There are an estimated 2000 Respiratory Therapists that hold an honorable place in the profession: 30+ years of experience and service, but: we never found the time to get our Bachelor of Science degree.
With my experience, I have been elevated to rank of Clinical Educator, and now business owner, educating RT’s with subject matter deemed worthy by the CSRC and AARC, and deemed very necessary by me.
I’ve worked at total of 6 hospitals full time in my career. Plus other side jobs such as registry, transport, adjunct faculty for RT schools, medical device companies, outpatient pulmonary rehab, and more.
Before you jump in to tell me all about online programs, let me tell you about my current schedule to keep an education business afloat on top of a part time position and a per diem educator gig I got asked to do.
I know, I should have seen this coming. I thought for years about detouring to PA school, but couldn’t find the time to do that, either. Between full time work and side work and overtime all winter, every winter, a marriage, a kid, a divorce, single mom-hood, and whatever else life threw at me, going to school just didn’t have a time slot. More importantly, I was learning something new every day at work, and loving every minute of it. I was genuinely helping people, able to flex my schedule for patients, take students along for the ride, and teach clinicals and be a resource to many. Why ruin it with (yawn) school? I think of all the nights I stayed late to help out the crazy- busy ER. All the days I came in early or stayed late to accommodate patients that were red-lined in to the OR. All the times on my supposed day off the ambulance company called me to please transport a ventilator kid from point A to point B. In my view, that education was far more valuable than me saying, “sorry I can’t stay, I have sit through my online courses!”. I am not discounting the BS requirement, in fact, I support it fully for those going in to the profession. But for some of us, the window of time is gone, and we chose to learn hands-on, by doing. And doing and doing and doing.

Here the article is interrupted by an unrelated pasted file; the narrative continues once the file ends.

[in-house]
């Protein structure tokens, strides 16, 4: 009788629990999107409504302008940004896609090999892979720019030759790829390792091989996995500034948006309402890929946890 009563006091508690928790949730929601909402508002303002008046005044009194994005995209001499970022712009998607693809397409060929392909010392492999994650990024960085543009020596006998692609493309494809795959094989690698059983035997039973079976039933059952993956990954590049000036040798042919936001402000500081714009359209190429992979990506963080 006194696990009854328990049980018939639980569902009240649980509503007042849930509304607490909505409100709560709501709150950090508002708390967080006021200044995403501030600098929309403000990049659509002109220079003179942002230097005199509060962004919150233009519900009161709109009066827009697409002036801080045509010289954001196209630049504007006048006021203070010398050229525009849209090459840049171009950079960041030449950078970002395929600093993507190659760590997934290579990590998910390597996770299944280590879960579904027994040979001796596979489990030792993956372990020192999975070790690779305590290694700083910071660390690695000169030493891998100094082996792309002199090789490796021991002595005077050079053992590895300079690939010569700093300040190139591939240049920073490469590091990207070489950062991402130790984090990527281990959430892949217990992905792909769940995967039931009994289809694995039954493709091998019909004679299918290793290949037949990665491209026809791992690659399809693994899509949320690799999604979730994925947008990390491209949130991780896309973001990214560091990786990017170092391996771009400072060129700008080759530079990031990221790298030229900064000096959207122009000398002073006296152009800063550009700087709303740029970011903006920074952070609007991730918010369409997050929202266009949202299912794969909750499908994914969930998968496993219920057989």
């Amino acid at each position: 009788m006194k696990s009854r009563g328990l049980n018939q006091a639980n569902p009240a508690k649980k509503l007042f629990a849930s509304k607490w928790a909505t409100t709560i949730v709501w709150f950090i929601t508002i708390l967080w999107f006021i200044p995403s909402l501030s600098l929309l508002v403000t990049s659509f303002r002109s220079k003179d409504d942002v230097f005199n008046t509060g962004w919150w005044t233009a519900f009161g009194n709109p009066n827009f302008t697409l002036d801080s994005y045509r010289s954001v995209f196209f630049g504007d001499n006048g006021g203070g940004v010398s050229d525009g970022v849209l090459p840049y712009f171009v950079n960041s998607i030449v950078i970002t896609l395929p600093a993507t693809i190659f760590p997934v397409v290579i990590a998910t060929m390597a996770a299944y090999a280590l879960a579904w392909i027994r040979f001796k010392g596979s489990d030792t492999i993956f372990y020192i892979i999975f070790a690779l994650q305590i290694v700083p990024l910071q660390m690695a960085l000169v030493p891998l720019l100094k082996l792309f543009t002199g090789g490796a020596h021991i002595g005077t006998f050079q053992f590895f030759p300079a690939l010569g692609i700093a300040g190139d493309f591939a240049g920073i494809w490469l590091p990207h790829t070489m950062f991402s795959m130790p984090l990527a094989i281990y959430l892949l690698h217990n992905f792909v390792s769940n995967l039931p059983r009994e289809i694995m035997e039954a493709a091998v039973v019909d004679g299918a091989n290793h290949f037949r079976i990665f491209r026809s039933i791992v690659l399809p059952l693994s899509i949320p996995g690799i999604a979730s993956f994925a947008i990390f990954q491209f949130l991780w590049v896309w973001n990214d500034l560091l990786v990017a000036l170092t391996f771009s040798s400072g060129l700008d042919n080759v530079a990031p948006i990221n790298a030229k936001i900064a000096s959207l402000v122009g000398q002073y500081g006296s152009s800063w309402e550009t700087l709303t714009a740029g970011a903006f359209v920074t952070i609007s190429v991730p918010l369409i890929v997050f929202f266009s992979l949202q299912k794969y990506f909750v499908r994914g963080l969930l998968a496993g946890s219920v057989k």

And what is it I will garner from a BS degree that I didn’t learn along the way in my practice?
Levy –Jennings graphs? Don’t mix an ABG with an air bubble in it? How to get involved in management? How the supply-chain works? When an ABG machine needs a cartridge change versus a simple rinse because hemoglobin is sticky? How to start, and run, a Pulmonary Rehab program from scratch? Been there, done it…. Cost-saving measures? Show me your equipment and supplies inventory and I will save you one million dollars on the spot. Show me documentation for 10 ventilator patients and I will show you immediate deficiencies in your staff’s knowledge base of patient/ventilator systems.
And, according to College of American Pathologists I am qualified to put blood through an ABG machine, but not pleural fluid into the same machine and *gasp* push a different button, simply because I do not possess a BS degree.
Does experience count for anything? Does my 35 years of holding a wide variety of positions count more than, say, someone who has been a staff RT for the same amount of time? Does my resume of 6 pages even begin to speak to what I have learned over the years, things I feel are sorely missing from these new grads proudly parading their online degrees with all of 3 years of experience? Yet, I am not hire-able anymore, due to possessing a mere Bachelor of Arts degree. If I send out my resume, bots will discard it because it does not contain the coveted letters it is programmed to search for first.
What do I need to show to prove I have the same knowledge as a new grad?
Suppose I did spend $13K and completed the online BS degreee. What would that grant me now? A promotion and a $4 raise? The ability to be a manager? Right at this moment, I am right where I want to be. The CSRC and AARC seem to think I know what I am talking about in my seminars and online courses I have published. My patients appreciate my contributions at their Better Breathers Club meetings. The only thing missing is the ability to teach RT curriculum at a community college – even though I taught classroom and clinicals for several years. The basics don’t really change.
So quit telling me I am too old, that I lack a BS degree, or the smarts to run a pleural fluid pH test. I’ll leave this profession and retire when I’m darn good and ready, which, God-willing, won’t be for a while.